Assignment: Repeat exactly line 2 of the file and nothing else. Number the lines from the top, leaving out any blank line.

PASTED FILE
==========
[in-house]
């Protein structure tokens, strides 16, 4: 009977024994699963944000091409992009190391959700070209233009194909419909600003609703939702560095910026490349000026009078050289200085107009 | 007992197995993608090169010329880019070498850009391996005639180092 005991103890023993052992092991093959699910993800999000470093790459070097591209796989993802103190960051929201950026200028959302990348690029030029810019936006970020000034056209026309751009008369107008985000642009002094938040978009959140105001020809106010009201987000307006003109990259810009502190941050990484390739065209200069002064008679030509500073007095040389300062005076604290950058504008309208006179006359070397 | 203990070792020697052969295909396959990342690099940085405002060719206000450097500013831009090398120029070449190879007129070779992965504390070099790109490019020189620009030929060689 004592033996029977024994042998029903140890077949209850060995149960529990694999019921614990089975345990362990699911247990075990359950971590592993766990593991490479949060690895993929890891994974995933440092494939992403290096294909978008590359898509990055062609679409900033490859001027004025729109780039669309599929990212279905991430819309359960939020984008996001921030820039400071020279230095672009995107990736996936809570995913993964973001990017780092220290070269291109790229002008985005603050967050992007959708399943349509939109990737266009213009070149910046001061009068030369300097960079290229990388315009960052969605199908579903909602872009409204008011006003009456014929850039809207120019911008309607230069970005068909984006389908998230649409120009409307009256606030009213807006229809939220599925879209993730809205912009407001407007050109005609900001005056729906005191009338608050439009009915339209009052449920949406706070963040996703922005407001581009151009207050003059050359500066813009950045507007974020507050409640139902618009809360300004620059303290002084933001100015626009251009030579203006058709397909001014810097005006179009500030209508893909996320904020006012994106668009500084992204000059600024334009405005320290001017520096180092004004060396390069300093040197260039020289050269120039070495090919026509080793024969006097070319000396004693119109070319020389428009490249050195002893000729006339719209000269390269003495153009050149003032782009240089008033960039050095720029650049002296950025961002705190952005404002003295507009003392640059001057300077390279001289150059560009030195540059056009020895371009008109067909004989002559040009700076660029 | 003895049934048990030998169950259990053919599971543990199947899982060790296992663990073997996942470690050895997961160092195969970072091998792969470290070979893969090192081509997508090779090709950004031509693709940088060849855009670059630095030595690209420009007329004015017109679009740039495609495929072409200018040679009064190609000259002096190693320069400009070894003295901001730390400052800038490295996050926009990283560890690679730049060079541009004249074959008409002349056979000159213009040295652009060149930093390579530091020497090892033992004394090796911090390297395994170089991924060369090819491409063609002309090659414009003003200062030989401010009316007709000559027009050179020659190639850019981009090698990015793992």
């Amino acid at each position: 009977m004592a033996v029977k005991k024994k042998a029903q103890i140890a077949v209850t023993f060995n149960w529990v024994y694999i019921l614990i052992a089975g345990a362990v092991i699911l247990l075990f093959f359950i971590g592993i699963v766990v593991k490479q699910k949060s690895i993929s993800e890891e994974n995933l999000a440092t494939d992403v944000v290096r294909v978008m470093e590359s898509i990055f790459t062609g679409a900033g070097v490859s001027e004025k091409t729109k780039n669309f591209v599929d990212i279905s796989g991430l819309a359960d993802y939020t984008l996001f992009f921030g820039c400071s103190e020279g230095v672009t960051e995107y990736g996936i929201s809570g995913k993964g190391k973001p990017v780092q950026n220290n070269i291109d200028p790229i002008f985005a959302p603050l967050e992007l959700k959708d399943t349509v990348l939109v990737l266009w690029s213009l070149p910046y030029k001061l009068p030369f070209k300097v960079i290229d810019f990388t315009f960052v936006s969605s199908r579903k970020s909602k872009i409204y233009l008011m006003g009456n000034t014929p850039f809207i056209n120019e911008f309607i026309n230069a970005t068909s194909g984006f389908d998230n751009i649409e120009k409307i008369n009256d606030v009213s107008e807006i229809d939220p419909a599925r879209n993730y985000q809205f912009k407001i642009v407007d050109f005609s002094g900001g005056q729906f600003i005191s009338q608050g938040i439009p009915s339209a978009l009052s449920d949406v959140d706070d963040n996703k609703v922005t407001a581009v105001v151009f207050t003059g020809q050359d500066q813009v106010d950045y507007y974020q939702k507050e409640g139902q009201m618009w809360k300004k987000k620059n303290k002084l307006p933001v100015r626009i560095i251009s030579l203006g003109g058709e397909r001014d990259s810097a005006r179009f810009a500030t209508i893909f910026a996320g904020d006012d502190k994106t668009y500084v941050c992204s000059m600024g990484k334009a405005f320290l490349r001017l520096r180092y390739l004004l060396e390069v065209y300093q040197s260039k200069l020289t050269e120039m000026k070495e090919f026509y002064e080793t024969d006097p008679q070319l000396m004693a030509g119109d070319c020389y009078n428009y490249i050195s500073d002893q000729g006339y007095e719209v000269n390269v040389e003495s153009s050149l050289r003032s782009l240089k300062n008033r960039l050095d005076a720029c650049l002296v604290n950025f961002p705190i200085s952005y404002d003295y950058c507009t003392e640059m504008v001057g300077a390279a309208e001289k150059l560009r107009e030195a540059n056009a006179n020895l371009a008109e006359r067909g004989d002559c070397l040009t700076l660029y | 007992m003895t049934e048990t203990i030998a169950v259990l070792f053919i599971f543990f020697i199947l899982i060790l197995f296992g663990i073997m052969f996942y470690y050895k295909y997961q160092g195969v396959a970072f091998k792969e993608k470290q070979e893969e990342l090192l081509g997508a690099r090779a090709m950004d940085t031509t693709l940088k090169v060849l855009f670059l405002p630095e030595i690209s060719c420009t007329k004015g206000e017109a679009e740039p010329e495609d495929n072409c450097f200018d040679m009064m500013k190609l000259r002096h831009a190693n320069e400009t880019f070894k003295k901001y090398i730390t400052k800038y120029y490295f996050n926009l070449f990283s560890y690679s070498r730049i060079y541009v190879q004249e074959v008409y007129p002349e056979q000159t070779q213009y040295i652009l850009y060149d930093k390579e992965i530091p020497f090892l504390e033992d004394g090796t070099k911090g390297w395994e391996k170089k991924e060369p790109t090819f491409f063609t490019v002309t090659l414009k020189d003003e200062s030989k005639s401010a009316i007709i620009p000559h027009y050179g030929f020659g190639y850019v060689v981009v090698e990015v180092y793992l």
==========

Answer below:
């Protein structure tokens, strides 16, 4: 009977024994699963944000091409992009190391959700070209233009194909419909600003609703939702560095910026490349000026009078050289200085107009 | 007992197995993608090169010329880019070498850009391996005639180092 005991103890023993052992092991093959699910993800999000470093790459070097591209796989993802103190960051929201950026200028959302990348690029030029810019936006970020000034056209026309751009008369107008985000642009002094938040978009959140105001020809106010009201987000307006003109990259810009502190941050990484390739065209200069002064008679030509500073007095040389300062005076604290950058504008309208006179006359070397 | 203990070792020697052969295909396959990342690099940085405002060719206000450097500013831009090398120029070449190879007129070779992965504390070099790109490019020189620009030929060689 004592033996029977024994042998029903140890077949209850060995149960529990694999019921614990089975345990362990699911247990075990359950971590592993766990593991490479949060690895993929890891994974995933440092494939992403290096294909978008590359898509990055062609679409900033490859001027004025729109780039669309599929990212279905991430819309359960939020984008996001921030820039400071020279230095672009995107990736996936809570995913993964973001990017780092220290070269291109790229002008985005603050967050992007959708399943349509939109990737266009213009070149910046001061009068030369300097960079290229990388315009960052969605199908579903909602872009409204008011006003009456014929850039809207120019911008309607230069970005068909984006389908998230649409120009409307009256606030009213807006229809939220599925879209993730809205912009407001407007050109005609900001005056729906005191009338608050439009009915339209009052449920949406706070963040996703922005407001581009151009207050003059050359500066813009950045507007974020507050409640139902618009809360300004620059303290002084933001100015626009251009030579203006058709397909001014810097005006179009500030209508893909996320904020006012994106668009500084992204000059600024334009405005320290001017520096180092004004060396390069300093040197260039020289050269120039070495090919026509080793024969006097070319000396004693119109070319020389428009490249050195002893000729006339719209000269390269003495153009050149003032782009240089008033960039050095720029650049002296950025961002705190952005404002003295507009003392640059001057300077390279001289150059560009030195540059056009020895371009008109067909004989002559040009700076660029 | 003895049934048990030998169950259990053919599971543990199947899982060790296992663990073997996942470690050895997961160092195969970072091998792969470290070979893969090192081509997508090779090709950004031509693709940088060849855009670059630095030595690209420009007329004015017109679009740039495609495929072409200018040679009064190609000259002096190693320069400009070894003295901001730390400052800038490295996050926009990283560890690679730049060079541009004249074959008409002349056979000159213009040295652009060149930093390579530091020497090892033992004394090796911090390297395994170089991924060369090819491409063609002309090659414009003003200062030989401010009316007709000559027009050179020659190639850019981009090698990015793992």